Over half of the population believes Britain is a Christian country, according to a new poll for The Sunday Telegraph.
Some 56 per cent of the 2,000 surveyed agreed with David Cameron's assertion, compared to just under a third (30 per cent) who said Britain was a non-religious society.
Men (60 per cent) and the over 65s (73 per cent) were more likely than women (53 per cent) to agree with the Prime Minister.
The poll also asked people whether they felt Christians were being afforded the same protection for their beliefs by the state in Britain as believers in other religions.
Overall, 48 per cent said Christians were being given less protection, compared to 28 per cent who said they were receiving the same protection.
Of practising Christians, 56 per cent said they were receiving less protection, as opposed to 32 per cent who said they were receiving the same.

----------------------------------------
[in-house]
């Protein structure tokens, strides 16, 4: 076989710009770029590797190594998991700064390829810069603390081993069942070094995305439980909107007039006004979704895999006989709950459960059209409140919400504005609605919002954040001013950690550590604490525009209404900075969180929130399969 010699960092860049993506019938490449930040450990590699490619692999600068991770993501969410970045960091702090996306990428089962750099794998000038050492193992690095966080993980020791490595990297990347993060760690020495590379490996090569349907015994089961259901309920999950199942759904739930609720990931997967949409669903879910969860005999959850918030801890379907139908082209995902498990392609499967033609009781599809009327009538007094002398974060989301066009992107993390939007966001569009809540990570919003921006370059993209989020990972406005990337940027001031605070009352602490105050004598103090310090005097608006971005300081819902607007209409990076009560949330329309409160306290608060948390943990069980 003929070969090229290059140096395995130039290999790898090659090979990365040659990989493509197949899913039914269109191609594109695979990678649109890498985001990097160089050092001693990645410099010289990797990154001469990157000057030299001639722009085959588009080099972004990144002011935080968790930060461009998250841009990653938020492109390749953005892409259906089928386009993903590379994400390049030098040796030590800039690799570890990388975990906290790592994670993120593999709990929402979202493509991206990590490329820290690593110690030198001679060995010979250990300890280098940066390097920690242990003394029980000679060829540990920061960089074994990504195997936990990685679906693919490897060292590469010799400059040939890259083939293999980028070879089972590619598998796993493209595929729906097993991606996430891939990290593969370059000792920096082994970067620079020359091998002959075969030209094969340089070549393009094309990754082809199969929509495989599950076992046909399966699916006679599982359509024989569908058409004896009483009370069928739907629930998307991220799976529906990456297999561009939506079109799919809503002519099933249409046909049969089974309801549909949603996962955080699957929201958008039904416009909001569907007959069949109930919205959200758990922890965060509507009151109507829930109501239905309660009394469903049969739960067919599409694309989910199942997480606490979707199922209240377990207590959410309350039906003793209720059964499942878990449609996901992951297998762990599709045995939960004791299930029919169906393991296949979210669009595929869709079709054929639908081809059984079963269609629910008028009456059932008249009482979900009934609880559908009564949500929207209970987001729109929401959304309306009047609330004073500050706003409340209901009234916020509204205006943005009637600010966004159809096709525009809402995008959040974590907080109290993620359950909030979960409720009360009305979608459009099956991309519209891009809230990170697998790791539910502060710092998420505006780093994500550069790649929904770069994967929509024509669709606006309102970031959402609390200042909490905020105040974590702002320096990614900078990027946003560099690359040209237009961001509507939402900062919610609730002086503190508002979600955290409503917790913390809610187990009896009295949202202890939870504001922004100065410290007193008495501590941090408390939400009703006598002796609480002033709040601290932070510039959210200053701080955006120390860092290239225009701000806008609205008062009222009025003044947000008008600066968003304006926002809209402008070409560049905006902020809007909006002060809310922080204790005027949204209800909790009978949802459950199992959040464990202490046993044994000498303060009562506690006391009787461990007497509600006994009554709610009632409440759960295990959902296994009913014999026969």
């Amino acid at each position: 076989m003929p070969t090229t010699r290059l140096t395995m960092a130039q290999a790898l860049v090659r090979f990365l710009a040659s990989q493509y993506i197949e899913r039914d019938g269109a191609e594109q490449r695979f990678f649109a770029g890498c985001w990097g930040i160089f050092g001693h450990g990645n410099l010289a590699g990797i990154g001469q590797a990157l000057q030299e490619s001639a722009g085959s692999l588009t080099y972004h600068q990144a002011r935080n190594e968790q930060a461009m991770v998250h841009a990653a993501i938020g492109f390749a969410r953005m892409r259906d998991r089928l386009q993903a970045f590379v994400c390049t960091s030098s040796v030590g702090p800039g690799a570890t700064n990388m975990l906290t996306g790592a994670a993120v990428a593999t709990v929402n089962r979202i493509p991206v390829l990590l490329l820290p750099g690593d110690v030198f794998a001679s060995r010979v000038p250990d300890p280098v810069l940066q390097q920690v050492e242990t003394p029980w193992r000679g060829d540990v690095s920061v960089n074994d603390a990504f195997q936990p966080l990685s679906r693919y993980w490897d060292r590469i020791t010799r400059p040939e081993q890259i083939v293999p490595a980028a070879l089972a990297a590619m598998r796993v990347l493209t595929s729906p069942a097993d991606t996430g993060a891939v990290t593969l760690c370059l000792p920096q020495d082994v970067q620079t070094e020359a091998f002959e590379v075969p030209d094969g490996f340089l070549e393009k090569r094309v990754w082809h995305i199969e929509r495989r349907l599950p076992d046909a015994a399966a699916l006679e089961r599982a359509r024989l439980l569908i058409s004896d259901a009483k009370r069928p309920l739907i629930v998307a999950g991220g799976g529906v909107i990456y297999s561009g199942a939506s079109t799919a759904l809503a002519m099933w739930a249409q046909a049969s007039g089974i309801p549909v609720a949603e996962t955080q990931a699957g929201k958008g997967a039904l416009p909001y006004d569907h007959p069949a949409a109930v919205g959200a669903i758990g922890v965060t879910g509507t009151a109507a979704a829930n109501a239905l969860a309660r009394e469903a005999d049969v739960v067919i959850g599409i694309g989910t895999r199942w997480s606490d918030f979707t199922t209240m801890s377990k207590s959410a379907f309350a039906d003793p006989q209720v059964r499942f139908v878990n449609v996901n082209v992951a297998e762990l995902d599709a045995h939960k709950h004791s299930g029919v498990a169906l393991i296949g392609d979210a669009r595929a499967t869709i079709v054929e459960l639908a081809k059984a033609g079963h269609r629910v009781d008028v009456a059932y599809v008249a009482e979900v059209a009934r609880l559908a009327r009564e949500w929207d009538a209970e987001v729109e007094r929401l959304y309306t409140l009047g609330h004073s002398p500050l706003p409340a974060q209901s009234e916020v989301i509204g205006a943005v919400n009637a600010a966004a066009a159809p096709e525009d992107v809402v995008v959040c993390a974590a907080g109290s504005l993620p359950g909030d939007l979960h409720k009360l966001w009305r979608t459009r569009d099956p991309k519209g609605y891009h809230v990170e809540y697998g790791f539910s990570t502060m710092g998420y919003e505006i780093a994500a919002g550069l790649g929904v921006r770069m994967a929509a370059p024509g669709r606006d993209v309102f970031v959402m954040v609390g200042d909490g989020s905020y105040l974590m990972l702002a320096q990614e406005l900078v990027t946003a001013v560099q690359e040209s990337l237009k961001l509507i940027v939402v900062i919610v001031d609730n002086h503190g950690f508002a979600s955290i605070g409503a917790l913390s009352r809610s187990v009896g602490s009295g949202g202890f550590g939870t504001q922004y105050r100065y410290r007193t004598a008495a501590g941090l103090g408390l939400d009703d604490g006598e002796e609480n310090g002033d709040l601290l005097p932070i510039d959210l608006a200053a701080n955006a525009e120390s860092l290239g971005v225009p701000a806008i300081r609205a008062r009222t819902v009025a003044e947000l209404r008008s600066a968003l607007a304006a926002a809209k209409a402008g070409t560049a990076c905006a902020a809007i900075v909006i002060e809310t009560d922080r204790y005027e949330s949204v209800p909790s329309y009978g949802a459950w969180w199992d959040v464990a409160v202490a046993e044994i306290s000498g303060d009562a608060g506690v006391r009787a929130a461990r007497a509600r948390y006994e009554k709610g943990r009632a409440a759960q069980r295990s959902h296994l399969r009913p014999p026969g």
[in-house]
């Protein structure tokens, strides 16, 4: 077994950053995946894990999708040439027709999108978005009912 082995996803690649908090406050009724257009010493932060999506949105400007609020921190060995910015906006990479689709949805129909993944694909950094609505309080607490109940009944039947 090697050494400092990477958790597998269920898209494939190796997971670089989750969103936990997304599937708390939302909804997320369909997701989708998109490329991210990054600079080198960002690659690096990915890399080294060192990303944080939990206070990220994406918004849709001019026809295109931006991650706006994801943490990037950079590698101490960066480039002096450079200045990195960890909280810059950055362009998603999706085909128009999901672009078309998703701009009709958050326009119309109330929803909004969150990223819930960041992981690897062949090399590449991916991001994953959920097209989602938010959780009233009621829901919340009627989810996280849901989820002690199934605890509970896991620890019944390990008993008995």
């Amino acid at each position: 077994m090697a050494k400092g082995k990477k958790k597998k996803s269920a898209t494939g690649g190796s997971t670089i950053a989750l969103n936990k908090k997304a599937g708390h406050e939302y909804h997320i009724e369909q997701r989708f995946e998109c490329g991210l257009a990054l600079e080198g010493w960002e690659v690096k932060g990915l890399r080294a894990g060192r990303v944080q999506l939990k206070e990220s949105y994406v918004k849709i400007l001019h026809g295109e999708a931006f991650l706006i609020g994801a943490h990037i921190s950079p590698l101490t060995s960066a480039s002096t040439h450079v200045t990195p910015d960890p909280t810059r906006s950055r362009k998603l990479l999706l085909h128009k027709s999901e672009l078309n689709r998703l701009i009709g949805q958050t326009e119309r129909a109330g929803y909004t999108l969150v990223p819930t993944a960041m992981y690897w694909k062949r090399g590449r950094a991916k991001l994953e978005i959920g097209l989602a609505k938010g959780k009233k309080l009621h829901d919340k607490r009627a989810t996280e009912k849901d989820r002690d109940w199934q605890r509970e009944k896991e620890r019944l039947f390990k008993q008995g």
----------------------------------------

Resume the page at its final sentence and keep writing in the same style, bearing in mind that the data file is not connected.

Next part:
Non-practising Christians were the most likely to say Christians were receiving less protection (62 per cent), compared to only 23 per cent who said they were receiving the same protection.
The poll also revealed some reluctance on the part of Christians to share their beliefs. Asked whether they agreed or disagreed with the statement that Christians are afraid to express their beliefs because of the rise of religious fundamentalism, half of all respondents agreed.
This figure rose among practising Christians to 62 per cent, and among non-practising Christians to 61 per cent. Non-religious people were evenly split, with the percentage agreeing and disagreeing at 40 per cent each.
The former Archbishop of Canterbury, Lord Williams, told The Sunday Telegraph in an interview accompanying the new findings that Britain's "cultural memory" was "quite strongly Christian".
However, he suggested it was more accurate to think of the country as "post-Christian", as habitual practice of the faith for most of the population "is not taken for granted".
"A Christian nation can sound like a nation of committed believers, and we are not that," he said.